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Every investor in Zix Corporation (NASDAQ:ZIXI) should be aware of the most powerful shareholder groups. Institutions often own shares in more established companies, while it's not unusual to see insiders own a fair bit of smaller companies. Companies that used to be publicly owned tend to have lower insider ownership.
With a market capitalization of US$457m, Zix is a small cap stock, so it might not be well known by many institutional investors. Taking a look at our data on the ownership groups (below), it seems that institutions are noticeable on the share registry. Let's take a closer look to see what the different types of shareholders can tell us about Zix.
What Does The Institutional Ownership Tell Us About Zix?
Institutional investors commonly compare their own returns to the returns of a commonly followed index. So they generally do consider buying larger companies that are included in the relevant benchmark index.
Zix already has institutions on the share registry. Indeed, they own a respectable stake in the company. This suggests some credibility amongst professional investors. But we can't rely on that fact alone since institutions make bad investments sometimes, just like everyone does. It is not uncommon to see a big share price drop if two large institutional investors try to sell out of a stock at the same time. So it is worth checking the past earnings trajectory of Zix, (below). Of course, keep in mind that there are other factors to consider, too.
Institutional investors own over 50% of the company, so together than can probably strongly influence board decisions. Hedge funds don't have many shares in Zix. The company's largest shareholder is BlackRock, Inc., with ownership of 7.9%. For context, the second largest shareholder holds about 6.0% of the shares outstanding, followed by an ownership of 5.2% by the third-largest shareholder. In addition, we found that David Wagner, the CEO has 1.6% of the shares allocated to their name.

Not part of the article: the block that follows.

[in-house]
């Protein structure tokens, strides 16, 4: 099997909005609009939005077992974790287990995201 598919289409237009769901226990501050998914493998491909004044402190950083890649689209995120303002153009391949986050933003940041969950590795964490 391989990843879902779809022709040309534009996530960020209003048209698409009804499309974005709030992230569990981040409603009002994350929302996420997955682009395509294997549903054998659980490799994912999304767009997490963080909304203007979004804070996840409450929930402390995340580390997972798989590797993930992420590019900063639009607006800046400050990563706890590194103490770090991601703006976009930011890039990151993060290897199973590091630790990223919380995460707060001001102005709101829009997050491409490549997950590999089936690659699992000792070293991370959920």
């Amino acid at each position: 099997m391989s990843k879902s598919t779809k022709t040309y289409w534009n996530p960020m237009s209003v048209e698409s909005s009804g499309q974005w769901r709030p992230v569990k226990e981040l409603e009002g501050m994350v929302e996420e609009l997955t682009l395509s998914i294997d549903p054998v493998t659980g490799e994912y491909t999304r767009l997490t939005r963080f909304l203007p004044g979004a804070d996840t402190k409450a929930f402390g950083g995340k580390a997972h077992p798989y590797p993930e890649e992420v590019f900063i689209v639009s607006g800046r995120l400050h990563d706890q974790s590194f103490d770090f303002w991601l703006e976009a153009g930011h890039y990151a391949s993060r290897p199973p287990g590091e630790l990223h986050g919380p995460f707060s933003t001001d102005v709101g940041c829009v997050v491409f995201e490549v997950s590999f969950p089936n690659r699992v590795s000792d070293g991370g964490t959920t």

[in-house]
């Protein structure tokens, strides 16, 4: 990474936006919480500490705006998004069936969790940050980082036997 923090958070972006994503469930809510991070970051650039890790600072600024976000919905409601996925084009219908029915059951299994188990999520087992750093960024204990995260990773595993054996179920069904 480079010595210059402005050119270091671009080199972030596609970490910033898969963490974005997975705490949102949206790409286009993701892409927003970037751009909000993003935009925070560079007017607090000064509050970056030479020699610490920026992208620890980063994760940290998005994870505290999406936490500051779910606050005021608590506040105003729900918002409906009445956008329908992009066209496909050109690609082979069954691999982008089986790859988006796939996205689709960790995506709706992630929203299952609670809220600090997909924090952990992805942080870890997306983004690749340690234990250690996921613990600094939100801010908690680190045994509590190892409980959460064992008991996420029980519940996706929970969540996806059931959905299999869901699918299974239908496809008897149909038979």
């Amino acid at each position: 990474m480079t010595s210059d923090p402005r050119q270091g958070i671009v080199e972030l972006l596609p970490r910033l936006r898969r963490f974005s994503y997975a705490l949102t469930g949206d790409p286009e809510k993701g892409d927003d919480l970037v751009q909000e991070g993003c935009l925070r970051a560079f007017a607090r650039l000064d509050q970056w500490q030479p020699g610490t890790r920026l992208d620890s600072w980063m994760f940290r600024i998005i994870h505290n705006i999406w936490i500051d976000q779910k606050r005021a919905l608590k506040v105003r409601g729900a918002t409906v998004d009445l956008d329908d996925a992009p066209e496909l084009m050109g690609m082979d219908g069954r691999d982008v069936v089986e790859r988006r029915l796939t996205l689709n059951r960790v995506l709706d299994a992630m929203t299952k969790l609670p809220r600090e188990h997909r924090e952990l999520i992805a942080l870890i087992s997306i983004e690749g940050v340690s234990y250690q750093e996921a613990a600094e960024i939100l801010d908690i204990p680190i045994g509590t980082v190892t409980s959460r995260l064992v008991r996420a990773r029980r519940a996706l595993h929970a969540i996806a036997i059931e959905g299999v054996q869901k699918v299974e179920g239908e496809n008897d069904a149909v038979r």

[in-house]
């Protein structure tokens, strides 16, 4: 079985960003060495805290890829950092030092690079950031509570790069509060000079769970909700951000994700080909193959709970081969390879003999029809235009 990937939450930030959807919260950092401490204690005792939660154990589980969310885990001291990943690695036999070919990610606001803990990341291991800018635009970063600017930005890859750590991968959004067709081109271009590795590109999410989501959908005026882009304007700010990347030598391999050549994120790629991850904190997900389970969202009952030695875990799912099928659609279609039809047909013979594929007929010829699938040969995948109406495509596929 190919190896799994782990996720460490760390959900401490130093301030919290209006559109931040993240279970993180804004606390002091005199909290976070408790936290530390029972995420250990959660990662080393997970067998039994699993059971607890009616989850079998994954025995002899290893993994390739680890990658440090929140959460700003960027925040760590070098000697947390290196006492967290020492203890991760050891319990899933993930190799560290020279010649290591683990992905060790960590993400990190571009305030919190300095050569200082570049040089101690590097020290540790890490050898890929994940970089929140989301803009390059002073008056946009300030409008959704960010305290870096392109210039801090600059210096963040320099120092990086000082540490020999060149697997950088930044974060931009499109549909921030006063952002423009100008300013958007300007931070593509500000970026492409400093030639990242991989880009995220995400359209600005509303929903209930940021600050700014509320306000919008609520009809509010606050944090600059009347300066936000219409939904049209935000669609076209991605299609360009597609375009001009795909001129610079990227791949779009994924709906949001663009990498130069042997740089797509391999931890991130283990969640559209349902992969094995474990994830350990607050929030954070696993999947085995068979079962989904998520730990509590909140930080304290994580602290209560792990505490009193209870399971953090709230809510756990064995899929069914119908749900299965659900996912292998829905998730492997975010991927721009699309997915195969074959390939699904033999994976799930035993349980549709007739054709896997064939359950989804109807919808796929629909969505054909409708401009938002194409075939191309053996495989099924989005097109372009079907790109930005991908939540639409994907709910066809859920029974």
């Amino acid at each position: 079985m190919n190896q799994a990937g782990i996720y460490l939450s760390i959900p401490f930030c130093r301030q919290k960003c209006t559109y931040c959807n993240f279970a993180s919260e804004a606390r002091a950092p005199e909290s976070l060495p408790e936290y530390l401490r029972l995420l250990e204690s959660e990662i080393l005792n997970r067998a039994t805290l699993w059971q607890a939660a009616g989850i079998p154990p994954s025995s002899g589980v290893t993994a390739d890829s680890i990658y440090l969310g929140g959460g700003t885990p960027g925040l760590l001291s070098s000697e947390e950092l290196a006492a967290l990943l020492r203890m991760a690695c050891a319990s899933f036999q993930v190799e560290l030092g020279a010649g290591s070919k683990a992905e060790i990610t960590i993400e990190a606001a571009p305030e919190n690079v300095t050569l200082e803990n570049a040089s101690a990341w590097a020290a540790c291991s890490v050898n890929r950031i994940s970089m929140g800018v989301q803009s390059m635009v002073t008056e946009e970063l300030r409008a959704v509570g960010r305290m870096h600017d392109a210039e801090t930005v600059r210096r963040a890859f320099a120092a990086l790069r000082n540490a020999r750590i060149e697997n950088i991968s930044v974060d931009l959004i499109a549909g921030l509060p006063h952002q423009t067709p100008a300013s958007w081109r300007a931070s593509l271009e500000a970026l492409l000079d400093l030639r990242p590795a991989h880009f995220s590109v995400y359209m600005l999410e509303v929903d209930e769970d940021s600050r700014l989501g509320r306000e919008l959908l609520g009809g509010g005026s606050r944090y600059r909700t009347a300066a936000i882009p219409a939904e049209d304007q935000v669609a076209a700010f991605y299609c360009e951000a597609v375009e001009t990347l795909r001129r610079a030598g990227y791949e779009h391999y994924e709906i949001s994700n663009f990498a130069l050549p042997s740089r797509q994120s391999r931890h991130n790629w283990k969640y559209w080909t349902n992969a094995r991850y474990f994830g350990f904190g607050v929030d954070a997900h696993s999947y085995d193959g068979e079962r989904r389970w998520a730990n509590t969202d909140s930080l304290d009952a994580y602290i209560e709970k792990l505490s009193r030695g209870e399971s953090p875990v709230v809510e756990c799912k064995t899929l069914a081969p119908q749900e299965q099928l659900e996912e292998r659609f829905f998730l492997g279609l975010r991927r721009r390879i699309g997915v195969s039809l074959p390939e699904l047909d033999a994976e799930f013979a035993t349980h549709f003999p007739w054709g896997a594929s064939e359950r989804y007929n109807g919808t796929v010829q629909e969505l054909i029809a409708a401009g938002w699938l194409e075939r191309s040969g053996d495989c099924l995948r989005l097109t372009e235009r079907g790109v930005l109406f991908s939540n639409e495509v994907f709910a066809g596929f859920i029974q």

A closer look at our ownership figures suggests that the top 16 shareholders have a combined ownership of 51% implying that no single shareholder has a majority.
While it makes sense to study institutional ownership data for a company, it also makes sense to study analyst sentiments to know which way the wind is blowing. There are a reasonable number of analysts covering the stock, so it might be useful to find out their aggregate view on the future.
Insider Ownership Of Zix
While the precise definition of an insider can be subjective, almost everyone considers board members to be insiders. The company management answer to the board and the latter should represent the interests of shareholders. Notably, sometimes top-level managers are on the board themselves.
Insider ownership is positive when it signals leadership are thinking like the true owners of the company. However, high insider ownership can also give immense power to a small group within the company. This can be negative in some circumstances.
Shareholders would probably be interested to learn that insiders own shares in Zix Corporation. It has a market capitalization of just US$457m, and insiders have US$21m worth of shares, in their own names. It is good to see some investment by insiders, but it might be worth checking if those insiders have been buying.
General Public Ownership
With a 22% ownership, the general public have some degree of sway over Zix. While this size of ownership may not be enough to sway a policy decision in their favour, they can still make a collective impact on company policies.
It's always worth thinking about the different groups who own shares in a company. But to understand Zix better, we need to consider many other factors. Consider risks, for instance. Every company has them, and we've spotted 3 warning signs for Zix you should know about.
Ultimately the future is most important. You can access this free report on analyst forecasts for the company.
NB: Figures in this article are calculated using data from the last twelve months, which refer to the 12-month period ending on the last date of the month the financial statement is dated. This may not be consistent with full year annual report figures.
This article by Simply Wall St is general in nature. It does not constitute a recommendation to buy or sell any stock, and does not take account of your objectives, or your financial situation. We aim to bring you long-term focused analysis driven by fundamental data. Note that our analysis may not factor in the latest price-sensitive company announcements or qualitative material. Simply Wall St has no position in any stocks mentioned.
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